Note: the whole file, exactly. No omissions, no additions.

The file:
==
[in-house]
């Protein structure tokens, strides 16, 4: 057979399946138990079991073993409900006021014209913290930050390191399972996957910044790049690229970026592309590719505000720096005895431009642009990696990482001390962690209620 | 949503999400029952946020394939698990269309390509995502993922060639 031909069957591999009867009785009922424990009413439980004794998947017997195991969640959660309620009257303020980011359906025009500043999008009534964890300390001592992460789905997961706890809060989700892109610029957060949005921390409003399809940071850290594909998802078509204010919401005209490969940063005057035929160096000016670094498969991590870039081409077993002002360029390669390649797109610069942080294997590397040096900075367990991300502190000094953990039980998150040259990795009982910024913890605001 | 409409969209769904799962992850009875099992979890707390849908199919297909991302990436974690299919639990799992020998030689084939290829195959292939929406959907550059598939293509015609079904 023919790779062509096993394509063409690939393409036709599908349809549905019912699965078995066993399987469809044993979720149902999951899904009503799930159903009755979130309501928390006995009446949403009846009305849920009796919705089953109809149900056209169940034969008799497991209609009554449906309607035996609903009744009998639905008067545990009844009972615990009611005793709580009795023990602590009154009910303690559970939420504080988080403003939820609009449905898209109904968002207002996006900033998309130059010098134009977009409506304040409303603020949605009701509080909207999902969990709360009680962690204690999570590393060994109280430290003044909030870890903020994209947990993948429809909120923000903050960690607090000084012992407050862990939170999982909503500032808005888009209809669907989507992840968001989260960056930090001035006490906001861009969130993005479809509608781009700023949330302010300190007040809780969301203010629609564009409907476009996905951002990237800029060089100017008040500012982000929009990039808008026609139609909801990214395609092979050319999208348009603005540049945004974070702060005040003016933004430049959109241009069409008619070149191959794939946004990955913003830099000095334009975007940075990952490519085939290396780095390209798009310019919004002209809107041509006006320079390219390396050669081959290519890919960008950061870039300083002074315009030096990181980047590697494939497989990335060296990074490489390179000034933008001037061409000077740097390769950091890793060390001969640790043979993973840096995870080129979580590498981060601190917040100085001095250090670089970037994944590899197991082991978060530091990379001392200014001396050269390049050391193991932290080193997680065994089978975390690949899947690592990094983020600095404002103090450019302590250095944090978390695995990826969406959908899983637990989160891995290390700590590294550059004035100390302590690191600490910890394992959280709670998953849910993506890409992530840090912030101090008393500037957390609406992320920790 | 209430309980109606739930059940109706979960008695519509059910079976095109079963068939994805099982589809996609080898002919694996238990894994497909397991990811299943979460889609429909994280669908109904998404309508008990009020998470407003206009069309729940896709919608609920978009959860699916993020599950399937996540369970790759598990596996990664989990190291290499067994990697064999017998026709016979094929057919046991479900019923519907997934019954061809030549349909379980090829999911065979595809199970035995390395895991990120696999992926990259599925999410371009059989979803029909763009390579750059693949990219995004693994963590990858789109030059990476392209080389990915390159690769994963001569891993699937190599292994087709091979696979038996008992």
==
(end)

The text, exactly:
[in-house]
């Protein structure tokens, strides 16, 4: 057979399946138990079991073993409900006021014209913290930050390191399972996957910044790049690229970026592309590719505000720096005895431009642009990696990482001390962690209620 | 949503999400029952946020394939698990269309390509995502993922060639 031909069957591999009867009785009922424990009413439980004794998947017997195991969640959660309620009257303020980011359906025009500043999008009534964890300390001592992460789905997961706890809060989700892109610029957060949005921390409003399809940071850290594909998802078509204010919401005209490969940063005057035929160096000016670094498969991590870039081409077993002002360029390669390649797109610069942080294997590397040096900075367990991300502190000094953990039980998150040259990795009982910024913890605001 | 409409969209769904799962992850009875099992979890707390849908199919297909991302990436974690299919639990799992020998030689084939290829195959292939929406959907550059598939293509015609079904 023919790779062509096993394509063409690939393409036709599908349809549905019912699965078995066993399987469809044993979720149902999951899904009503799930159903009755979130309501928390006995009446949403009846009305849920009796919705089953109809149900056209169940034969008799497991209609009554449906309607035996609903009744009998639905008067545990009844009972615990009611005793709580009795023990602590009154009910303690559970939420504080988080403003939820609009449905898209109904968002207002996006900033998309130059010098134009977009409506304040409303603020949605009701509080909207999902969990709360009680962690204690999570590393060994109280430290003044909030870890903020994209947990993948429809909120923000903050960690607090000084012992407050862990939170999982909503500032808005888009209809669907989507992840968001989260960056930090001035006490906001861009969130993005479809509608781009700023949330302010300190007040809780969301203010629609564009409907476009996905951002990237800029060089100017008040500012982000929009990039808008026609139609909801990214395609092979050319999208348009603005540049945004974070702060005040003016933004430049959109241009069409008619070149191959794939946004990955913003830099000095334009975007940075990952490519085939290396780095390209798009310019919004002209809107041509006006320079390219390396050669081959290519890919960008950061870039300083002074315009030096990181980047590697494939497989990335060296990074490489390179000034933008001037061409000077740097390769950091890793060390001969640790043979993973840096995870080129979580590498981060601190917040100085001095250090670089970037994944590899197991082991978060530091990379001392200014001396050269390049050391193991932290080193997680065994089978975390690949899947690592990094983020600095404002103090450019302590250095944090978390695995990826969406959908899983637990989160891995290390700590590294550059004035100390302590690191600490910890394992959280709670998953849910993506890409992530840090912030101090008393500037957390609406992320920790 | 209430309980109606739930059940109706979960008695519509059910079976095109079963068939994805099982589809996609080898002919694996238990894994497909397991990811299943979460889609429909994280669908109904998404309508008990009020998470407003206009069309729940896709919608609920978009959860699916993020599950399937996540369970790759598990596996990664989990190291290499067994990697064999017998026709016979094929057919046991479900019923519907997934019954061809030549349909379980090829999911065979595809199970035995390395895991990120696999992926990259599925999410371009059989979803029909763009390579750059693949990219995004693994963590990858789109030059990476392209080389990915390159690769994963001569891993699937190599292994087709091979696979038996008992």